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2017/2055(INI) - 10/11/2016 Non-legislative basic document

PURPOSE: presentation of a joint communication from the Commission and the High Representative of the EU for foreign affairs and security policy.

BACKGROUND: oceans play a key role in regulating the climate system. They produce half our oxygen and have absorbed most of the world’s extra heat and around 25 % of CO2 emissions.

Some of the most pressing global challenges – including climate change, poverty, safe, nutritious and sufficient food for a population projected to reach nine billion by 2050 – can be addressed effectively only if the oceans are safe, secure, clean and sustainably managed.

However, oceans are under threat from over-exploitation, climate change, acidification, pollution and declining biodiversity. Access to maritime routes is sometimes impaired by illegal behaviour, increasing levels of piracy, armed robbery and other forms of maritime crime at sea.

The UN 2030 Agenda for Sustainable Development identified conservation and sustainable use of oceans as one of the 17 Sustainable Development Goals (SDG 14) and as part of a highly inter-connected agenda. For the first time, the conservation and sustainable use of the oceans are addressed with the world’s other most pressing sustainability challenges in an overarching global policy agenda, and reflected as such across several SDGs and targets.

It is for this reason that the global community must now turn these commitments into action.

The actions set out in this Joint Communication are an integral part of the EU’s response to the 2030 Agenda. This is also a priority in the Global Strategy on Foreign and Security Policy.

CONTENT: the proposals referred to the in the Joint Communication combine a series of measures ranging from the promotion of good governance at sea,  to strengthening the sustainability of ocean management, in particular by addressing illegal, unregulated and unreported (IUU) fishing.

Other measures are aimed at enhancing safety at sea with a more ‘joined-up’ approach – between the internal and external aspects of policies, across external policies and between Member States and EU institutions.

In order to ensure that the oceans are safe, secure, clean and sustainably managed, the Commission and the High Representative propose 14 sets of actions in 3 priority areas, which can be summarised as follows

I. International ocean governance: measures focus on the following actions:

  • Action 1: filling the gaps in the international ocean governance framework in particular by implementing multilateral instruments that have been agreed but have not entered into force;
  • Action 2:  promoting regional fisheries management and cooperation in key ocean areas to fill regional governance gaps by supporting a multilateral agreement that prevents unregulated high seas fisheries in the Central Arctic Ocean;
  • Action 3: improving coordination and cooperation between international organisations and launching Ocean Partnerships for ocean management through ad hoc cooperation agreements; 
  • Action 4: capacity building in particular as regards maritime security with other countries and regional organisations - notably in the Gulf of Guinea and the Indian Ocean;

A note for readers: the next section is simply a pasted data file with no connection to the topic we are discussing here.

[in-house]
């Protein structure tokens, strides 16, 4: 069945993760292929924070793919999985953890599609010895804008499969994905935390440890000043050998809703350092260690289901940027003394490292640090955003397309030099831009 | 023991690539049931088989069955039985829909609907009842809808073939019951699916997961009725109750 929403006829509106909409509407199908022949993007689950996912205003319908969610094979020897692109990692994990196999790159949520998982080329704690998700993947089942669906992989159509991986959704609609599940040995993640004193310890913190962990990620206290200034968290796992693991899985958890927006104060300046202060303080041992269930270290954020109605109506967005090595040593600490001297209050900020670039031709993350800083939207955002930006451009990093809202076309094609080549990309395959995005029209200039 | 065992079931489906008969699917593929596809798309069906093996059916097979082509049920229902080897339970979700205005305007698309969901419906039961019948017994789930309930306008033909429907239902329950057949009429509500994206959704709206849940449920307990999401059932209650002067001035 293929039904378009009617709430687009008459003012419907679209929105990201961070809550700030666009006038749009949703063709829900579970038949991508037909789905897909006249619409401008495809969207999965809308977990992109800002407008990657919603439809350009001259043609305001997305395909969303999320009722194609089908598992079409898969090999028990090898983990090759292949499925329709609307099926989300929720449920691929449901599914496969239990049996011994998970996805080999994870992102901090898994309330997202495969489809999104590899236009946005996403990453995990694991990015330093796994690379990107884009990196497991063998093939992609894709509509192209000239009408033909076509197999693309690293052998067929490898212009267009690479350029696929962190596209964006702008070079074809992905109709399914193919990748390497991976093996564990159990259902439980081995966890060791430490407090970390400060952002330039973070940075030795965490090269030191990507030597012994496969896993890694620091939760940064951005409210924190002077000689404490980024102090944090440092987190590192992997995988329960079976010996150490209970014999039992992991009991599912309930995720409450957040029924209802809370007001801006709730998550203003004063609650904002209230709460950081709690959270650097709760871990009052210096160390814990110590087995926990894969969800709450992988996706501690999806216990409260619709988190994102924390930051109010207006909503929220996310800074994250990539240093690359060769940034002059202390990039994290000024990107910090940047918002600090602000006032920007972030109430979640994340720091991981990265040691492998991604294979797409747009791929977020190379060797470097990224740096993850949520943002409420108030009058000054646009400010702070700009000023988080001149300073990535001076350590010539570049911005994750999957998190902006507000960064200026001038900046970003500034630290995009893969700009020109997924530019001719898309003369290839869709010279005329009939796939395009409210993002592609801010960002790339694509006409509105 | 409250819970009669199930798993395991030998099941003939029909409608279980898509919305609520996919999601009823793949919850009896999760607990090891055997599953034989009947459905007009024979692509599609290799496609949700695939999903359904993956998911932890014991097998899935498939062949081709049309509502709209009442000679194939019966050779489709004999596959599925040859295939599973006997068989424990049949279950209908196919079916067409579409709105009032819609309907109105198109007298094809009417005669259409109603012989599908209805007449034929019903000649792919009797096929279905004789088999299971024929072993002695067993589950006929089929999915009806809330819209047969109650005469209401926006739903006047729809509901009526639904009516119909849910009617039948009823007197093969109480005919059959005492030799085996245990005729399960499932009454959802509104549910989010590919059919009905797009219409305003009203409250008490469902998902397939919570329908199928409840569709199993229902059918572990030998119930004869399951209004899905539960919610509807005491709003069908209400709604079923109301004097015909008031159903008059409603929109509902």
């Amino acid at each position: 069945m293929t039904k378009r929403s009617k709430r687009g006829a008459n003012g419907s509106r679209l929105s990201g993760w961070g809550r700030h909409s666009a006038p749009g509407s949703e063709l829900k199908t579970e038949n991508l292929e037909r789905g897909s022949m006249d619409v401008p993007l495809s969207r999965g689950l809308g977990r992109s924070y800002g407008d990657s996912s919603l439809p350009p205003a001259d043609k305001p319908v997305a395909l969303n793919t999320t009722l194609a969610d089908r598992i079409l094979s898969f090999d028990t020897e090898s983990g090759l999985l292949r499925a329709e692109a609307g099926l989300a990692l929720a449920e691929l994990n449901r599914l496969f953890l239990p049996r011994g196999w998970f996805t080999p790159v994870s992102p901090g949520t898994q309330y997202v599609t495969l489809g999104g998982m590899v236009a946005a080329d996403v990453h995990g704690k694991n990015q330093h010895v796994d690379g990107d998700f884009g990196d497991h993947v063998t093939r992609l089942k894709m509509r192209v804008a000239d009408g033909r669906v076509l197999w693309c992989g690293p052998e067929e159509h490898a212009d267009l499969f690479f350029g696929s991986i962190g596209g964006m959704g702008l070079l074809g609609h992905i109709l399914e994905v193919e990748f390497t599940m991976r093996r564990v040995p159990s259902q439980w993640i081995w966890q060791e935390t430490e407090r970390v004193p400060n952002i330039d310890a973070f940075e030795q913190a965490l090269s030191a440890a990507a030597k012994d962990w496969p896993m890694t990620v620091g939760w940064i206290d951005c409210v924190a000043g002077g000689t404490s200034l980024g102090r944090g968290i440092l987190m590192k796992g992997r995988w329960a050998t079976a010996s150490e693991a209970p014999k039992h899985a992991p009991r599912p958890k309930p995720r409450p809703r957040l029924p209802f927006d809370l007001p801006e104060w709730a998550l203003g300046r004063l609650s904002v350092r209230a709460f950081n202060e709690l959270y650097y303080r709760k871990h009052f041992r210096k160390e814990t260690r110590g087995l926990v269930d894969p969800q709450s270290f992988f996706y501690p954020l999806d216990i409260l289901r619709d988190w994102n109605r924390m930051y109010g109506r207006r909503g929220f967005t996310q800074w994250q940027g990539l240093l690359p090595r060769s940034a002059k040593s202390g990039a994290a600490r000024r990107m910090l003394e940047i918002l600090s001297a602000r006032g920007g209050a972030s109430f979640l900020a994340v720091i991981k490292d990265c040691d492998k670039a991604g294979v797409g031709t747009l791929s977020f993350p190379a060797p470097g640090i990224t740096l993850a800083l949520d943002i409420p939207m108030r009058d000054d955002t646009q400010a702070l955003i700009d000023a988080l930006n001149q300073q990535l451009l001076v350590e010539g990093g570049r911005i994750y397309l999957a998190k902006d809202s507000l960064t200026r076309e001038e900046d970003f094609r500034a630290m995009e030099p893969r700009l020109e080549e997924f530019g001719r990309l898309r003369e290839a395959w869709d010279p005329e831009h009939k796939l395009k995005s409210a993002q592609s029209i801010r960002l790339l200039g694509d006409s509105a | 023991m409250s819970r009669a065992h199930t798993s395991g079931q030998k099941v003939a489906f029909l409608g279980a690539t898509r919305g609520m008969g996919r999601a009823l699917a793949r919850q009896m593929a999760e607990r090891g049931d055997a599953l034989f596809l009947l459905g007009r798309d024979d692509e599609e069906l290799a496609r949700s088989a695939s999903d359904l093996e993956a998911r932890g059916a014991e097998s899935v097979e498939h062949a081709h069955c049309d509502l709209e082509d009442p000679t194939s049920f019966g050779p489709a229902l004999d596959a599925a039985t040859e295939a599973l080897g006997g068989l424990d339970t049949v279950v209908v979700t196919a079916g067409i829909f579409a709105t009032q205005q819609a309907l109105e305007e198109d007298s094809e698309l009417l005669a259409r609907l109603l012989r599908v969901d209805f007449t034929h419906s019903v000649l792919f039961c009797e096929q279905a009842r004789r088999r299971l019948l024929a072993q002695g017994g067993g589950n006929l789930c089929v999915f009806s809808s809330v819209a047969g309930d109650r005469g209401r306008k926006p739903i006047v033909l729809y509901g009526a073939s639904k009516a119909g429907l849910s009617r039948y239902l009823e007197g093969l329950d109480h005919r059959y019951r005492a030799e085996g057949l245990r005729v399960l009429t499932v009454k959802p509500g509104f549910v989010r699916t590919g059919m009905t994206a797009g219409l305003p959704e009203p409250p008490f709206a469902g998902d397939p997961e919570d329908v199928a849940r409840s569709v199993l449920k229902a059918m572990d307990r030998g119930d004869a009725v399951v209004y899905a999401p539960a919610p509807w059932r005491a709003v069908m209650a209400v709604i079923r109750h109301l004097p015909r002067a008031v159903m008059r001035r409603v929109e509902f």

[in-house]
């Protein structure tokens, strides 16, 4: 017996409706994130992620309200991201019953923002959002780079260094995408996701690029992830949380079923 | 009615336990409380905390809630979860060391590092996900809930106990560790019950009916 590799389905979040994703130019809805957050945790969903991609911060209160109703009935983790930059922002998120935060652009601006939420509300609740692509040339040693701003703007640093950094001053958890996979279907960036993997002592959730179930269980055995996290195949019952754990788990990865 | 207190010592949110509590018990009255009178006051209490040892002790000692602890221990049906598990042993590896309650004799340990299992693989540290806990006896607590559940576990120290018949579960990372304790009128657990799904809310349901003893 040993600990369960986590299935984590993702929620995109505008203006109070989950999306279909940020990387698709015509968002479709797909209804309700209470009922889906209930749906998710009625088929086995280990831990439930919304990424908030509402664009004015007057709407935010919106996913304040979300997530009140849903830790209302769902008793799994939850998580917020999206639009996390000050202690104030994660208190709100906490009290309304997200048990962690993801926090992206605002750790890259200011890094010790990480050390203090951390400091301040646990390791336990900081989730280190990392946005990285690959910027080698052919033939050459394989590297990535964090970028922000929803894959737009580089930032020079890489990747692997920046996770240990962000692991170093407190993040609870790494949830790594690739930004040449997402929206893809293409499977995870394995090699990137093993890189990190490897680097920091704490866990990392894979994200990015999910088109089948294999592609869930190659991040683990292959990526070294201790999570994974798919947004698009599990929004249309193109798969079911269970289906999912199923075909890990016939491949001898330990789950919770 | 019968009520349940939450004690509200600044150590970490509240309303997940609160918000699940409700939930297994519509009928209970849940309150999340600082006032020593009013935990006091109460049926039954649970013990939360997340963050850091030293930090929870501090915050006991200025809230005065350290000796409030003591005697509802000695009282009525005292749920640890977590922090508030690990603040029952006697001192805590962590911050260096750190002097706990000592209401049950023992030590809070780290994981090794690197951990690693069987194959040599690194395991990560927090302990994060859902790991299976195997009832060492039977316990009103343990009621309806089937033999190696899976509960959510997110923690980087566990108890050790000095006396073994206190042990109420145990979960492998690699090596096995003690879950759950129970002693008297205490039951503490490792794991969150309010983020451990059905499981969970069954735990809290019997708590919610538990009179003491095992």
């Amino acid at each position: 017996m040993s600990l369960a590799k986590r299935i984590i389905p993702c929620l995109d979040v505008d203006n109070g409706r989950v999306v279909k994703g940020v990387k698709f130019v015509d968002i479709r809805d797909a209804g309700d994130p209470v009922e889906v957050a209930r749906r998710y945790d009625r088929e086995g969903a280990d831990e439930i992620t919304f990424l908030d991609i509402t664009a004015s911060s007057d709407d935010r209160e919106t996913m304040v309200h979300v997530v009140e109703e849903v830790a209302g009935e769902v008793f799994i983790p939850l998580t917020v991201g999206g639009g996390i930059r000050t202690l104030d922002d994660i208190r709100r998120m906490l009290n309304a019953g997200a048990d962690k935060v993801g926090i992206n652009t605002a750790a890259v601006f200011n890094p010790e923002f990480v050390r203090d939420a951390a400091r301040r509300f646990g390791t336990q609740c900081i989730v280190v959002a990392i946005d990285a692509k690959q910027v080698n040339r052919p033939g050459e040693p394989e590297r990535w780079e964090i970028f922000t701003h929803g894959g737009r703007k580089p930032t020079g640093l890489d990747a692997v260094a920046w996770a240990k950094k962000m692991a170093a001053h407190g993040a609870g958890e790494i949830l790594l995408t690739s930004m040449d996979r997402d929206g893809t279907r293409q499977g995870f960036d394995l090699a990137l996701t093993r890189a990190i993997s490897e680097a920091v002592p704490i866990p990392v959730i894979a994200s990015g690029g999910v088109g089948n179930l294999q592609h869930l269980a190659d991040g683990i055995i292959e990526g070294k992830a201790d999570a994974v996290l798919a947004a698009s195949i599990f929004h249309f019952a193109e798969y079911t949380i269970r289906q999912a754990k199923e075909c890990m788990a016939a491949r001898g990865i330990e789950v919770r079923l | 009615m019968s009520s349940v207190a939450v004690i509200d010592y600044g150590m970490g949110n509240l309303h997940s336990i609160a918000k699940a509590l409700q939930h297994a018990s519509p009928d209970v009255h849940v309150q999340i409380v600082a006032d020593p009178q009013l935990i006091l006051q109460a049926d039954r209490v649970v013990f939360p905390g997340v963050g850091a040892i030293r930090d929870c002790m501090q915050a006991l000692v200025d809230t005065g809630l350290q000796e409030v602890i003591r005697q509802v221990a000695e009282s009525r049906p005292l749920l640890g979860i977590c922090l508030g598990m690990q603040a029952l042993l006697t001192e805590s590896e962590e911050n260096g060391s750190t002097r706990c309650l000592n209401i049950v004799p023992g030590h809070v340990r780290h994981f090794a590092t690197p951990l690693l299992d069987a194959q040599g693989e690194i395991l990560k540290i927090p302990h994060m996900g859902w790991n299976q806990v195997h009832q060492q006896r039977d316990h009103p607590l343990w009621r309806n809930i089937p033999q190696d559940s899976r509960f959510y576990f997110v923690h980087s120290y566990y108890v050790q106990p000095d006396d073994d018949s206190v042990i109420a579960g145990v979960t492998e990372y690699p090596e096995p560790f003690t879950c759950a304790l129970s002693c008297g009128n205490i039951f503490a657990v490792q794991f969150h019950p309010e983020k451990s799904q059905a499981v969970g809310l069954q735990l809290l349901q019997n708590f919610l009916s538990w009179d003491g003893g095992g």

• Action 5:  ensuring the safety and security of seas and oceans through targeted actions tackling piracy, trafficking and the smuggling of human beings, arms and narcotics, and through cooperation and information-sharing between civilian and military authorities and the UN fora, the G7 and the G20;

II. Reducing pressure on oceans and seas and creating the conditions for a sustainable blue economy: the following actions are provided:

  • Action 6: implementing the COP21 Agreement and mitigating the harmful impact of climate change on oceans, coastlines and ecosystems for instance by reducing  shipping emissions and strengthening the future development of renewables;
  • Action 7:  fighting illegal fishing and strengthening the sustainable management of ocean food resources globally: at least 15 % of fish catches worldwide, worth EUR 8-19 billion a year, are illegal. The EU cooperates with other countries to initiate structural reforms of their fisheries management systems. The objective is to strengthen this action over the next 5 years;
  • Action 8:  banning harmful fisheries subsidies by 2020 (those that contribute to overcapacity, overfishing and IUU fishing);
  • Action 9:  fighting marine litter and the ‘sea of plastic’ through proposing a new strategy on plastics, addressing issues such as recyclability, biodegradability, the presence of hazardous substances in certain plastics, and marine litter, with a clear international component against leakage of plastic to the environment;
  • Action 10:  promoting maritime spatial planning (MSP) at global level;
  • Action 11: achieving the global target of conserving 10% of marine and coastal areas and promoting the effective management of marine protected areas (MPAs) by promoting the exchange of best practices and by supporting the efforts towards coherent networks.

III. Strengthening international ocean research and data: through the following actions:

  • Action 12:  developing a coherent EU strategy on ocean observation, data and marine accounting building on EMODnet;
  • Action 13:  strengthening investment in ‘blue’ science and innovation by maintaining the current level of investment (approximately EUR 2 billion a year on marine research);
  • Action 14: strengthening international ocean research, innovation and science partnerships in particular with the US and Canada.

The Commission and the High Representative will report on progress on the above actions at regular intervals and for the first time within two years of the adoption of this Communication.